By:Mpho Shelile

Bad breath, medically known as halitosis, can be an embarrassing and socially inhibiting issue for many individuals. It can negatively impact personal relationships, professional interactions, and self-confidence. While occasional bad breath is common and usually temporary, halitosis is persistent and may indicate an underlying health problem that requires attention.

According to Better Health Channel (BHC), halitosis (bad breath) is mostly caused by Sulphur-producing bacteria that normally lives on the surface of the tongue and in the throat. Sometimes, these bacteria starts to break down proteins at a very high rate and odorous volatile Sulphur compounds (VSC) are released from the back of the tongue and throat. Halitosis is not infectious. About 2.4% of the adult population suffers from bad breath.

When we don’t take good care of our mouths, bad breath can be a common and embarrassing problem. The reason for this is that food particles that remain in our mouth after eating can become a feast for bacteria, which break them down and create a variety of unpleasant-smelling sulfur compounds. These compounds can then linger in our mouths, leading to the infamous “bad breath” that we all want to avoid. Therefore, it’s important to prioritize good oral hygiene practices, such as regular brushing and flossing, to keep our mouths clean and fresh.

Certain foods, health conditions, and habits are among the causes of bad breath. In many cases, you can make bad breath better by keeping your mouth and teeth clean. If you can’t solve bad breath yourself, see your dentist or another healthcare professionals to be sure a more serious condition isn’t causing it.

Certain foods such as onions, garlic, spices, and acidic beverages can leave a lingering odor in the mouth. Additionally, crash dieting or fasting can result in ketosis, leading to foul-smelling breath.

Bad breath vary, depending on the cause. Some people worry too much about their breath even though they have little or no mouth odor. Others have bad breath and don’t know it. Because it’s hard to know how your breath smells, ask a close friend or relative to confirm if you have bad breath.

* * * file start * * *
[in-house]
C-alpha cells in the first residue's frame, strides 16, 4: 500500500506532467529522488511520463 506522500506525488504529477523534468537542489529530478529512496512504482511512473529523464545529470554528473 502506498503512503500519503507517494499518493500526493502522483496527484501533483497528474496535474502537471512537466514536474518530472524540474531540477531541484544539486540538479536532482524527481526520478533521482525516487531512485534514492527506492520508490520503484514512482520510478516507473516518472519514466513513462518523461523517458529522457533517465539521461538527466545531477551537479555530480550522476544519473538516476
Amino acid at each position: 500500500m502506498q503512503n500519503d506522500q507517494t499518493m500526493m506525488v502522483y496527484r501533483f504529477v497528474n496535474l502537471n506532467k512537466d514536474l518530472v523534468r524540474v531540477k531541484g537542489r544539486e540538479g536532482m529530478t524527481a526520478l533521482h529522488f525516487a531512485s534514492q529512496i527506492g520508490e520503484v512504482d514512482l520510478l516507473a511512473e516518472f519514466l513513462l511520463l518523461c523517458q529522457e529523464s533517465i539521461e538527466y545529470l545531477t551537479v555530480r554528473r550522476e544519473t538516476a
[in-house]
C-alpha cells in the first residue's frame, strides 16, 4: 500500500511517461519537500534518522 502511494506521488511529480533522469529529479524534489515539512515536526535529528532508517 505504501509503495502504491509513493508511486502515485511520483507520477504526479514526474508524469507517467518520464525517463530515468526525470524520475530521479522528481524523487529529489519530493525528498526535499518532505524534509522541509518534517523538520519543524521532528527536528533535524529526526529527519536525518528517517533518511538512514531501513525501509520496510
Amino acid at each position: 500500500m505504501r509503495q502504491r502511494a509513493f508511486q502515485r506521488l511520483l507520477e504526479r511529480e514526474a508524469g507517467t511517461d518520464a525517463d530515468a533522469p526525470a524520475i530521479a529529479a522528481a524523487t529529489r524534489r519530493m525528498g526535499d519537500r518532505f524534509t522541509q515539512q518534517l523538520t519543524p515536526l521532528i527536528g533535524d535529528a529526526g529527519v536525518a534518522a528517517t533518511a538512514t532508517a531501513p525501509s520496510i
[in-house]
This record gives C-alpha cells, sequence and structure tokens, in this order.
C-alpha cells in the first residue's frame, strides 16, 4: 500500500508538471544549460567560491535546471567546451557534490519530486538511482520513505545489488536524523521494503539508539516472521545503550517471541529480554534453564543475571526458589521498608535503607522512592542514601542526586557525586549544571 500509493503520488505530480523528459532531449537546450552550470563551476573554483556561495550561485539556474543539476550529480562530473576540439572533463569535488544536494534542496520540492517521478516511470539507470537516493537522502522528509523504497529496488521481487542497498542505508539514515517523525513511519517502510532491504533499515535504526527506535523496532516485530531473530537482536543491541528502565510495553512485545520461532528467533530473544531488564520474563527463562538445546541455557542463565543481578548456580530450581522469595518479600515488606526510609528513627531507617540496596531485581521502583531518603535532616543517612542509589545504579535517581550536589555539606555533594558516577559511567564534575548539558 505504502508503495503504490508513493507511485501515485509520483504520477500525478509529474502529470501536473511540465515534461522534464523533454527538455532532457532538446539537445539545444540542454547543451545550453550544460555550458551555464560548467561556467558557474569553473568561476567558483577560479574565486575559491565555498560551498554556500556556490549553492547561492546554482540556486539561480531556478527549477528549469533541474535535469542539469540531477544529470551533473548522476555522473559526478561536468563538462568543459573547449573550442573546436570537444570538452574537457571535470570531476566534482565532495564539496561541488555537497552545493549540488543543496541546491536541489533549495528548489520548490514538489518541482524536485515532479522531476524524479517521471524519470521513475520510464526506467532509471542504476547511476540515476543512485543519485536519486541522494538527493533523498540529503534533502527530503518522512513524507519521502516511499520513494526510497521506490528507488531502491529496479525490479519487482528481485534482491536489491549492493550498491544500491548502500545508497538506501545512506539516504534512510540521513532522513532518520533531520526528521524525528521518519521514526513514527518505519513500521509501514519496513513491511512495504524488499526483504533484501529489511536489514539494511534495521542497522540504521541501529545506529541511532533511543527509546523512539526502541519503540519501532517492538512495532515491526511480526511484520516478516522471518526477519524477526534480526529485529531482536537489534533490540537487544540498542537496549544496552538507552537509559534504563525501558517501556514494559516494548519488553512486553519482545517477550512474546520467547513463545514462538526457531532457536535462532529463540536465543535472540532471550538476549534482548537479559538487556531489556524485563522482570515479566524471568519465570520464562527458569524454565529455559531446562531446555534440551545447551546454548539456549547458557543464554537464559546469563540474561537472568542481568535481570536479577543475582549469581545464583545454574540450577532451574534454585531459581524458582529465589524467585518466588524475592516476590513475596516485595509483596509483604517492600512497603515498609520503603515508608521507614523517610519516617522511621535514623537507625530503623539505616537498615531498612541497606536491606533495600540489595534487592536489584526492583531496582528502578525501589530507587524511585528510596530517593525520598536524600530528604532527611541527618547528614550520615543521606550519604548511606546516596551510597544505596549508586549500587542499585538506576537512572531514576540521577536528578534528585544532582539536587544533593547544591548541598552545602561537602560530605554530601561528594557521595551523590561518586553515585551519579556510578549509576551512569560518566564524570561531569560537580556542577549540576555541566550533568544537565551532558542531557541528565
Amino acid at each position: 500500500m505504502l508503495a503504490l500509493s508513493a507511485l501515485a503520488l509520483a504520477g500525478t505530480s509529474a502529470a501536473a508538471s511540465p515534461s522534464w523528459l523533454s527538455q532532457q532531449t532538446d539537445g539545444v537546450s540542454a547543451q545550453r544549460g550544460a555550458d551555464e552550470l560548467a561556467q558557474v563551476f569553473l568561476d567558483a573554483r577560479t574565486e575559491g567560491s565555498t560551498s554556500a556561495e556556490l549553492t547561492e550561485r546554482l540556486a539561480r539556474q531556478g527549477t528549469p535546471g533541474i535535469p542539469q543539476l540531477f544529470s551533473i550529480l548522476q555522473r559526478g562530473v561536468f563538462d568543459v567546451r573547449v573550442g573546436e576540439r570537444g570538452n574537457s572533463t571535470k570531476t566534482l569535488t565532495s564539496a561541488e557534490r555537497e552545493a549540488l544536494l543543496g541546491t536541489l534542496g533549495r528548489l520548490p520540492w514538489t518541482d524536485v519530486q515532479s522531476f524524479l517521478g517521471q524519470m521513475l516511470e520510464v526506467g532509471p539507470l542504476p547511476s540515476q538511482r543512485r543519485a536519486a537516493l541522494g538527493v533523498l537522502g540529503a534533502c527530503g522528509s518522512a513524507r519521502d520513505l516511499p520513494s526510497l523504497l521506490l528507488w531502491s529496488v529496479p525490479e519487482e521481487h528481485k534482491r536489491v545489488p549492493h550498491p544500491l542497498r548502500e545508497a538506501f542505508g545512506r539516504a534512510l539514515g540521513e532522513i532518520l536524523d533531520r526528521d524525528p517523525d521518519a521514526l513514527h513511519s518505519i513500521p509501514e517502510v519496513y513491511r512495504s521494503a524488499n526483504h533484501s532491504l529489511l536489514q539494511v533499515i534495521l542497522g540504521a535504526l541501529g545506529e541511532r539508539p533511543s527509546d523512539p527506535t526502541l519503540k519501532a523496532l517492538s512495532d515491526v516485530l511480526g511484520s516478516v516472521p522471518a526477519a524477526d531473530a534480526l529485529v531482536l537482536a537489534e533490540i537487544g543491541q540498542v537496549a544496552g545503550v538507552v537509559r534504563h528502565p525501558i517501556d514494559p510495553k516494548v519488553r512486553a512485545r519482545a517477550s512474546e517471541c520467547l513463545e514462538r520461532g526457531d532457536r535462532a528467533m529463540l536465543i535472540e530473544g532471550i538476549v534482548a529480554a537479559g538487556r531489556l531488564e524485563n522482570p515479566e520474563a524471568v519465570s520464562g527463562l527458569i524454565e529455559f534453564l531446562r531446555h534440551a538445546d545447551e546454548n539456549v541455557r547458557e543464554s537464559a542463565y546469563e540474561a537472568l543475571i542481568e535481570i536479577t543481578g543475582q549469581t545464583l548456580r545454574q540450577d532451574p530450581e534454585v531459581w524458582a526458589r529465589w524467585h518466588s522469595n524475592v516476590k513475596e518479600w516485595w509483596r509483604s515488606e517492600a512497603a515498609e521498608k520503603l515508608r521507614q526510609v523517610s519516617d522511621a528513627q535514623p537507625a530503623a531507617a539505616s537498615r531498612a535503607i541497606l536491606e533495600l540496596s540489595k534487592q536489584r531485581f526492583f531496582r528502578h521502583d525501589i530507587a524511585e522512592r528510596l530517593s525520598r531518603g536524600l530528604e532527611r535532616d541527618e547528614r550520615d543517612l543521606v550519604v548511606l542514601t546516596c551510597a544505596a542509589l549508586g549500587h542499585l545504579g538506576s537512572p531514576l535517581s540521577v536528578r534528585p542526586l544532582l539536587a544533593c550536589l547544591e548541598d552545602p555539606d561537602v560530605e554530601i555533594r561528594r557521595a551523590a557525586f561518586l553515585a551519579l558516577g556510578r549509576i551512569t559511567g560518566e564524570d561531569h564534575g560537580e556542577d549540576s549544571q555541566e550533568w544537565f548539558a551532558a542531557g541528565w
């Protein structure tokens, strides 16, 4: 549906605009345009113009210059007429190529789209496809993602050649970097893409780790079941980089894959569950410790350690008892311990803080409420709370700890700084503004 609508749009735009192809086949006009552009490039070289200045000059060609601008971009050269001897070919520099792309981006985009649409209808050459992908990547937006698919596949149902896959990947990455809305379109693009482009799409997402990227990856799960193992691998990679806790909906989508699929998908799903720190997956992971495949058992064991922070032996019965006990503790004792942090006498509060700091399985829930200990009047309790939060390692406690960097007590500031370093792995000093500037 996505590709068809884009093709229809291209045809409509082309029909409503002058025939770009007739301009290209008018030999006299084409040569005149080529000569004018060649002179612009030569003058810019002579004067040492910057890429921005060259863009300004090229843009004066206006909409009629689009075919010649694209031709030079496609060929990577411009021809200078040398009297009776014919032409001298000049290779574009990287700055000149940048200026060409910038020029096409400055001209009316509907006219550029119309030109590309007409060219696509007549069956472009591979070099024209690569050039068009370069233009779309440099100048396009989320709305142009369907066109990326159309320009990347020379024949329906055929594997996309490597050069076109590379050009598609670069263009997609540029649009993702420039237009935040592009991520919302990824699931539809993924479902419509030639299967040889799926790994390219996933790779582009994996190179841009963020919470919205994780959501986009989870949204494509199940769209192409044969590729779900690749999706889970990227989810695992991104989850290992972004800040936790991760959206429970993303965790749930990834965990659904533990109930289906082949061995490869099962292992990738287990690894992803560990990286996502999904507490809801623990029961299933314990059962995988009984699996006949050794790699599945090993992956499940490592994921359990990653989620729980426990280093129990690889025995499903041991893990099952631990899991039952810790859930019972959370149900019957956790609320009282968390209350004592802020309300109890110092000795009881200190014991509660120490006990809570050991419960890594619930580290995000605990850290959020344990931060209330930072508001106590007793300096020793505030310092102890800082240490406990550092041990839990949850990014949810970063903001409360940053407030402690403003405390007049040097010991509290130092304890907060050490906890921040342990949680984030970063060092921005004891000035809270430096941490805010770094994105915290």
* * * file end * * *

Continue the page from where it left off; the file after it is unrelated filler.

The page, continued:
Symptoms of halitosis

A white coating on the tongue especially at the back of the tongue

Dry mouth

Build up around teeth

Post-nasal drip, or mucous

Morning bad breath and a burning tongue

Thick saliva and a constant need to clear your throat

Constant sour, bitter metallic taste.

Regardless of its type, halitosis has a great impact on a person’s quality of life, making it difficult to navigate through social interactions, as it is a condition that is highly noticed by other individuals and close contacts, and less by the person that experiences it, it is also a condition experienced by many people, impacting their quality of life and restraining them from enjoying social interactions.

Steps to follow when maintaining oral hygiene

Maintain Good Oral Hygiene: Brush your teeth at least twice a day with fluoride toothpaste, floss daily, and use a tongue scraper to remove bacteria from the tongue surface.

Stay Hydrated: Drink plenty of water throughout the day to keep your mouth moist and stimulate saliva production.

Avoid Tobacco Products: Quit smoking or chewing tobacco to improve your breath and overall oral health.

Watch Your Diet: Limit consumption of odorous foods and beverages, and try to eat a balanced diet rich in fruit and vegetables.

Regular Dental Check-ups: Visit your dentist for routine check-ups and cleanings to detect and address any dental issues early on.

Manage Medical Conditions: If halitosis persists despite good oral hygiene, consult your healthcare provider to rule out any underlying medical conditions and receive appropriate treatment.

Use Mouthwash: Mouthwashes containing antibacterial agents that can help reduce bacteria and freshen breath, but they should not be used as a substitute for brushing and flossing.

In conclusion halitosis is a common condition with various potential causes, ranging from poor oral hygiene to underlying medical issues. By maintaining good oral hygiene practices, staying hydrated, avoiding tobacco products, and addressing any underlying health concerns, individuals can effectively prevent and manage bad breath. If halitosis persists despite these measures, seeking professional dental or medical advice is recommended to identify and treat the underlying cause. With proper care and attention, most cases of halitosis can be successfully addressed, restoring confidence and improving overall oral health.